Today the attorneys in my firm were spammed with a dozen or so emails from a legal marketing outfit called LegalForce, a fairly generic legal marketing site that purports to list "best lawyers in the United States," with search options for consumers and lawyers, and opportunities to get anonymous and questionable advice in response to ambiguously phrased questions.
The spam emails go like this:
You have been invited by someone you know to vote for Paul Poorjudgment of Jackhole Twitt, LLP, as a Best Lawyer in the Employment / Labor Law category in Los Angeles, CA. The bio of Paul Poorjudgment can be seen by clicking here and is also pasted below.
The objective of the LegalForce Best Lawyers selection process is to create a credible, comprehensive and diverse listing of best lawyers that can be used as a resource to assist attorneys and consumers in the search for legal counsel. All nominations and votes are confidential and anonymous.
Click here to submit to vote "YES" for Paul Poorjudgment as a Best Lawyer in Los Angeles, CA.
Click here to leave an Endorsement for Paul Poorjudgment in Los Angeles, CA.
Click here to submit to vote "NO" for Paul Poorjudgment as a Best Lawyer in Los Angeles, CA.
Click here to Nominate yourself as a Best Lawyer in Los Angeles, CA.
Click here to Nominate someone else as a Best Lawyer in Los Angeles, CA.
Click here to browse profiles of other nominated Best Lawyers in Los Angeles, CA across a variety of categories.
Jackhole Twitt LLP
Mr. Poorjudgment is a blah blah blah qualifications schooling blah blah
First of all, I suspect that LegalForce is straight-up lying when it says we have been invited by someone we know to vote. I talked to my lawyers, and we don't know any of these people. We're not sure from whence our names and email addresses have been culled.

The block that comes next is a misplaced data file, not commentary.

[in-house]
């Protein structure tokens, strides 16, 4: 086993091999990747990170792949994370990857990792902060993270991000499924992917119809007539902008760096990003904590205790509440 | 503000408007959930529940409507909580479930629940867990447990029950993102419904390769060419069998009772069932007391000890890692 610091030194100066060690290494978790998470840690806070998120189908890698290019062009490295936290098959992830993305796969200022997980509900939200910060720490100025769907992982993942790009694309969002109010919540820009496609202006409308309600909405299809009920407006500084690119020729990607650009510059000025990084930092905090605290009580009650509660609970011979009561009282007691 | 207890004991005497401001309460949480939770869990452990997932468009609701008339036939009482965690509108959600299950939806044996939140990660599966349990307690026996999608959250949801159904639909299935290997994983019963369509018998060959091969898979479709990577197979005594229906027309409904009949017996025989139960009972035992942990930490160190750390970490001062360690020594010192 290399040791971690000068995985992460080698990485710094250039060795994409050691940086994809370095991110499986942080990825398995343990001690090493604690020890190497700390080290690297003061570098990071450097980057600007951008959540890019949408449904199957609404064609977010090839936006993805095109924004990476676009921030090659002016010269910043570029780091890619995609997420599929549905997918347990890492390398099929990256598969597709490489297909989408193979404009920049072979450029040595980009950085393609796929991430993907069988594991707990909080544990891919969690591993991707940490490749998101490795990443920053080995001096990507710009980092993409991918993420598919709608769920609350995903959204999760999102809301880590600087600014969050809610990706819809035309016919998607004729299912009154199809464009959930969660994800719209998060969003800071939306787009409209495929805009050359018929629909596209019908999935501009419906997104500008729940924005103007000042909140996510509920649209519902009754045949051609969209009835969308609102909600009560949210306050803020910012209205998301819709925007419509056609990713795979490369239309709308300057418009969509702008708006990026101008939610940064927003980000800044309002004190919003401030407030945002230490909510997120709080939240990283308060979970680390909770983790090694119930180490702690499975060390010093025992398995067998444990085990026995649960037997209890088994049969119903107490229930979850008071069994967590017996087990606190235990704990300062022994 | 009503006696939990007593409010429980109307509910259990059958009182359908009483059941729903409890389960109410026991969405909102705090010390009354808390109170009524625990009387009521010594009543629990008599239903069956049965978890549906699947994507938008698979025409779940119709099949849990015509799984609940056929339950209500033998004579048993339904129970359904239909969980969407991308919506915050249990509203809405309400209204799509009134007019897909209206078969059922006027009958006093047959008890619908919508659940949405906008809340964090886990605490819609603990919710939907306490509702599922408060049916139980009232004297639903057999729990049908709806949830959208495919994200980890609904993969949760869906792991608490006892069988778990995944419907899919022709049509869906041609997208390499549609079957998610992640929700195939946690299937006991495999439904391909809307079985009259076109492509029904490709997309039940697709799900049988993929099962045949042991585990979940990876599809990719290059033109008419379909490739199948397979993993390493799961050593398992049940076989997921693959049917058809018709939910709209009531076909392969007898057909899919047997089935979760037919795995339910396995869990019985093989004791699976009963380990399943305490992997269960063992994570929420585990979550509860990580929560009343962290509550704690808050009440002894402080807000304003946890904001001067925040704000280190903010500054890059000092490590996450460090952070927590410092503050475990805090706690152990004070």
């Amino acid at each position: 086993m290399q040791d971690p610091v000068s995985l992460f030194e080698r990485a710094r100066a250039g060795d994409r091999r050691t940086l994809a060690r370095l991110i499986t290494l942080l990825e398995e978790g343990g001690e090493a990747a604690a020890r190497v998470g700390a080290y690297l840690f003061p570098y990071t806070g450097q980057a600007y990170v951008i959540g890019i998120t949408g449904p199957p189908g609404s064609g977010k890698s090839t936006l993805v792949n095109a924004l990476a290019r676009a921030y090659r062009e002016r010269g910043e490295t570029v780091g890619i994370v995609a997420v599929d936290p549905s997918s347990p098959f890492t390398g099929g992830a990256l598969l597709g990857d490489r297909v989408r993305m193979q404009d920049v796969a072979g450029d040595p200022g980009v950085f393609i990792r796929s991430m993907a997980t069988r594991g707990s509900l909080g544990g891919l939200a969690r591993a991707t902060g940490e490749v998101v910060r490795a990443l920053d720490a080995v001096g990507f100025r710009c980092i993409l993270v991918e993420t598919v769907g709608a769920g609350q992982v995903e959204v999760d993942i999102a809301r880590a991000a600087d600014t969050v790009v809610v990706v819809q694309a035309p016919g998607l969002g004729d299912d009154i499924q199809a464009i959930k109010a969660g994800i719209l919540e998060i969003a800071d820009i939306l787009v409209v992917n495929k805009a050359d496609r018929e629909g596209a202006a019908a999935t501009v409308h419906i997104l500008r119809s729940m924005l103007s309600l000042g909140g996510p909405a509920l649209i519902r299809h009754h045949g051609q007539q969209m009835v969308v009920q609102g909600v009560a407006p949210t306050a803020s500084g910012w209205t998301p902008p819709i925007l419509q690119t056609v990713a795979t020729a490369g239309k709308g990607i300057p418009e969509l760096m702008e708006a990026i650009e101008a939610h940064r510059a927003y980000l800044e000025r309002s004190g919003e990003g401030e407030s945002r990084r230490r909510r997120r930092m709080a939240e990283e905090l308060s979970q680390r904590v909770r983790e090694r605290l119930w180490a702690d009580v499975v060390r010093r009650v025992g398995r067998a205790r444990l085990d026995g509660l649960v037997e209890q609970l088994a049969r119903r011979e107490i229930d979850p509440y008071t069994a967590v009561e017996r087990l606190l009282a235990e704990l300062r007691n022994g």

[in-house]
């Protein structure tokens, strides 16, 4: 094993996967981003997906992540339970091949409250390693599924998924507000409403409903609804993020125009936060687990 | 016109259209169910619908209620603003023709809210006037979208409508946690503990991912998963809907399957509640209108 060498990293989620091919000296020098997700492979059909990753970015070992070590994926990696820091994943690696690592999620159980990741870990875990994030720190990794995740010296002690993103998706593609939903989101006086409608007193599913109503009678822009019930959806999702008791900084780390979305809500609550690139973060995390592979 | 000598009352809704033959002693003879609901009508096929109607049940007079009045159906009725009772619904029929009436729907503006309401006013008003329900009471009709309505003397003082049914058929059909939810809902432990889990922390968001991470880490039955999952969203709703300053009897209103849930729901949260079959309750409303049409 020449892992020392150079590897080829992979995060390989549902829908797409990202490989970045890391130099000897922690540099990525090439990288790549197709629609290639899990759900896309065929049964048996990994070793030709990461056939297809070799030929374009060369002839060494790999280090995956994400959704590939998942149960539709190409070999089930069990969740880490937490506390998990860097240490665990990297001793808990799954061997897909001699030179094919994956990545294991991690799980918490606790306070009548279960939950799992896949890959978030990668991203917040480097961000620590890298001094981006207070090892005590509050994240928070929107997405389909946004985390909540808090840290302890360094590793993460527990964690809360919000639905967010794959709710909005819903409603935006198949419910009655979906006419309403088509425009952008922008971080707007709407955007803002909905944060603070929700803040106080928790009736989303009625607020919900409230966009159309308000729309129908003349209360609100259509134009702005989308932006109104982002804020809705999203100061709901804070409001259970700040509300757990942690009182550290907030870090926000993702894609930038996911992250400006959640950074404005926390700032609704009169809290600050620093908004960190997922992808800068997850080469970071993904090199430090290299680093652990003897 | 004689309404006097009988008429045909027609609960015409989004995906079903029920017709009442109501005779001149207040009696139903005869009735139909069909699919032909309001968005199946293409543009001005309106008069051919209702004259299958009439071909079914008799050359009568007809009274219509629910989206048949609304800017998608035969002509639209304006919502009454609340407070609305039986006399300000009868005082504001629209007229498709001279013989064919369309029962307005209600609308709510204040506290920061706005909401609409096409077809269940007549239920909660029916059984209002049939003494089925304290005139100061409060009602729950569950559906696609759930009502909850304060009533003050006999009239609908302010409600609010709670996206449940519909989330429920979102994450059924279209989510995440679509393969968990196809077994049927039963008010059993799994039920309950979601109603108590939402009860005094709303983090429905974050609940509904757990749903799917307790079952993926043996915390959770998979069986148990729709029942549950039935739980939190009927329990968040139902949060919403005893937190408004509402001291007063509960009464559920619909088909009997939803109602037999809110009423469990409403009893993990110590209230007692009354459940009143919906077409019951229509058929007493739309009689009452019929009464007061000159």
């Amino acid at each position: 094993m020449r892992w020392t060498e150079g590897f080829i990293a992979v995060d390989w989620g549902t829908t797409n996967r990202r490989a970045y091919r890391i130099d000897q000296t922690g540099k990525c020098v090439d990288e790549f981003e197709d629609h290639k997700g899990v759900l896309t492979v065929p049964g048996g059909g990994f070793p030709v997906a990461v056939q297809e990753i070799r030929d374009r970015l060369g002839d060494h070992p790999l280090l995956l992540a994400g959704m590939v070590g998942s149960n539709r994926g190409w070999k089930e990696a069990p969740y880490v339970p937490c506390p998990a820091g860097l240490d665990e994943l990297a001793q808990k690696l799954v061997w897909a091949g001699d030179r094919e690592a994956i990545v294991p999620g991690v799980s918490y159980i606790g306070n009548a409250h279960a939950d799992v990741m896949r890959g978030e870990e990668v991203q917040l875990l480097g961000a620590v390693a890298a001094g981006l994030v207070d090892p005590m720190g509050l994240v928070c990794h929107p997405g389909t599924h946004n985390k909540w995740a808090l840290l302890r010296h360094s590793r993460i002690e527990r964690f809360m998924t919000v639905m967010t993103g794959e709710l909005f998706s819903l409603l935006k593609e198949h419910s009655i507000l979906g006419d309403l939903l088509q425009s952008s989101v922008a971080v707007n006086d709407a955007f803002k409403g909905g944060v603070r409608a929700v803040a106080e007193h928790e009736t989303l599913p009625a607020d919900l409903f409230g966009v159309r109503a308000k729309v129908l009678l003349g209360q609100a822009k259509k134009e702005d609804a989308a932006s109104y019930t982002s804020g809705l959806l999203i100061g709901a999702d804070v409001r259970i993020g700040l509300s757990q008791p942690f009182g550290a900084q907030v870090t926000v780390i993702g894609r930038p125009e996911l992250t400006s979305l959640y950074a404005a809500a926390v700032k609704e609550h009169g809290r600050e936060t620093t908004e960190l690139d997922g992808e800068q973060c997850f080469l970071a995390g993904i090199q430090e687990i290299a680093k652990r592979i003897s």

Second, what they hell are these lawyers thinking? The more charitable interpretation is that they encountered LegalForce through spam or otherwise, signed up for the Best Lawyer contest, and simply didn't realize that their names would subsequently be used in widespread spam. That's a little foolhardy, but forgivable in the fast-moving world of internet marketing.
But the alternative — that they thought it would be helpful to business development to spam untold numbers of strangers with an invented contest for a manufactured "honor" — suggests they have a very grave deficit of judgment.
Let me make this perfectly clear to LegalForce and to anyone who thinks it would be a good idea to get their name out there through methods like this. My firm refers a substantial amount of business out. But:
- I would never in a million years refer business to an attorney who spammed me through LegalForce.
- If I needed a lawyer with a particularly specialty, I would pick out out of the phone book, or based on a Google search, before I picked one who spammed me through LegalForce.
- If I were forced to work with an attorney who spammed me through LegalForce — as opposing counsel or co-counsel, perhaps — I would view their work with extreme skepticism and remain vigilant for other lapses in good judgment.
Online contests are illusory and mastubatory enough. But spam marketing campaigns to law firms? If a lawyer is participating in one, I know that lawyer either has atrocious judgment or is so desperate for work that he is willing to debase himself an annoy thousands for the chance of getting one case. In other words, these attorneys are apparently content to employ the same business model as the spammers who annoy a million people in order to get $30 from one guy who thinks that someone on the internet can make his dick bigger. That level of probity does not recommend a lawyer.
By the way, Scott Greenfield at the indispensable Simple Justice has been writing a lot of very insightful posts about legal marketing — including the issue of marketeers hosting internet forums in which people can get anonymous and frequently shitty legal advice.
Postscript: Based on my casual reading of the CAN-SPAM Act of 2003, I think that LegalForce was required to put opt-out options on these emails. They didn't. Perhaps they think they fall under the relationship/transaction exception — if they do, that exception is so broad as to render the whole Act useless. The thing to do, I think, is to find a class action attorney desperate enough to sue LegalForce for violations. Hmmm. Where could I find an attorney like that?
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